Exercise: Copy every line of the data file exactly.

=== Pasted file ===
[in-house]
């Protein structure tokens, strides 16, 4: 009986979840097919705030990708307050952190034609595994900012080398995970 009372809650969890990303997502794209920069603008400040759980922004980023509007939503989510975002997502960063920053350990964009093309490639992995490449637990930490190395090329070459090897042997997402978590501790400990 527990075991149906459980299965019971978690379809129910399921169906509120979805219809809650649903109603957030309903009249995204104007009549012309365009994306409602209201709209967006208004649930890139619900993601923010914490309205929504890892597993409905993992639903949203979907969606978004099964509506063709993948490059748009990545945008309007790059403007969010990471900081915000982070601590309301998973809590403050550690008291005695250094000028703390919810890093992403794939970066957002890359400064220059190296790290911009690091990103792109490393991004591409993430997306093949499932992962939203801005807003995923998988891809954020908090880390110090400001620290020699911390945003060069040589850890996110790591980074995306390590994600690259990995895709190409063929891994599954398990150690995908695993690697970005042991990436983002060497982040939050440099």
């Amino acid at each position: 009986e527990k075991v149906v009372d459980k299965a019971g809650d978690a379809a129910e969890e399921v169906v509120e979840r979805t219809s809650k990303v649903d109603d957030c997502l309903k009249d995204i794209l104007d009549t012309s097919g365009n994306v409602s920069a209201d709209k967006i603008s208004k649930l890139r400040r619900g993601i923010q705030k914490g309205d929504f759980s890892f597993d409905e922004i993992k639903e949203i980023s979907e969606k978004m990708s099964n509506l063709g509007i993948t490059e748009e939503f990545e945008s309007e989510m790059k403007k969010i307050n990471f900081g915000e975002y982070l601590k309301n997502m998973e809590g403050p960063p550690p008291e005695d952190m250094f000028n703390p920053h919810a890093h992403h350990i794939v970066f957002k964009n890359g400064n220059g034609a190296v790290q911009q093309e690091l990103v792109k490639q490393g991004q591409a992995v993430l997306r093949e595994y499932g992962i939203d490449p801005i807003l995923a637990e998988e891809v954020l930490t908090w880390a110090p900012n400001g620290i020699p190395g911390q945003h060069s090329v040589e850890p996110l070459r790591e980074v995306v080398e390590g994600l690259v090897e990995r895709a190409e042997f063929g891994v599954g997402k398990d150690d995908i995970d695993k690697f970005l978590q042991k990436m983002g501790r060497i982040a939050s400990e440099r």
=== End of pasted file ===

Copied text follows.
[in-house]
């Protein structure tokens, strides 16, 4: 009986979840097919705030990708307050952190034609595994900012080398995970 009372809650969890990303997502794209920069603008400040759980922004980023509007939503989510975002997502960063920053350990964009093309490639992995490449637990930490190395090329070459090897042997997402978590501790400990 527990075991149906459980299965019971978690379809129910399921169906509120979805219809809650649903109603957030309903009249995204104007009549012309365009994306409602209201709209967006208004649930890139619900993601923010914490309205929504890892597993409905993992639903949203979907969606978004099964509506063709993948490059748009990545945008309007790059403007969010990471900081915000982070601590309301998973809590403050550690008291005695250094000028703390919810890093992403794939970066957002890359400064220059190296790290911009690091990103792109490393991004591409993430997306093949499932992962939203801005807003995923998988891809954020908090880390110090400001620290020699911390945003060069040589850890996110790591980074995306390590994600690259990995895709190409063929891994599954398990150690995908695993690697970005042991990436983002060497982040939050440099």
């Amino acid at each position: 009986e527990k075991v149906v009372d459980k299965a019971g809650d978690a379809a129910e969890e399921v169906v509120e979840r979805t219809s809650k990303v649903d109603d957030c997502l309903k009249d995204i794209l104007d009549t012309s097919g365009n994306v409602s920069a209201d709209k967006i603008s208004k649930l890139r400040r619900g993601i923010q705030k914490g309205d929504f759980s890892f597993d409905e922004i993992k639903e949203i980023s979907e969606k978004m990708s099964n509506l063709g509007i993948t490059e748009e939503f990545e945008s309007e989510m790059k403007k969010i307050n990471f900081g915000e975002y982070l601590k309301n997502m998973e809590g403050p960063p550690p008291e005695d952190m250094f000028n703390p920053h919810a890093h992403h350990i794939v970066f957002k964009n890359g400064n220059g034609a190296v790290q911009q093309e690091l990103v792109k490639q490393g991004q591409a992995v993430l997306r093949e595994y499932g992962i939203d490449p801005i807003l995923a637990e998988e891809v954020l930490t908090w880390a110090p900012n400001g620290i020699p190395g911390q945003h060069s090329v040589e850890p996110l070459r790591e980074v995306v080398e390590g994600l690259v090897e990995r895709a190409e042997f063929g891994v599954g997402k398990d150690d995908i995970d695993k690697f970005l978590q042991k990436m983002g501790r060497i982040a939050s400990e440099r």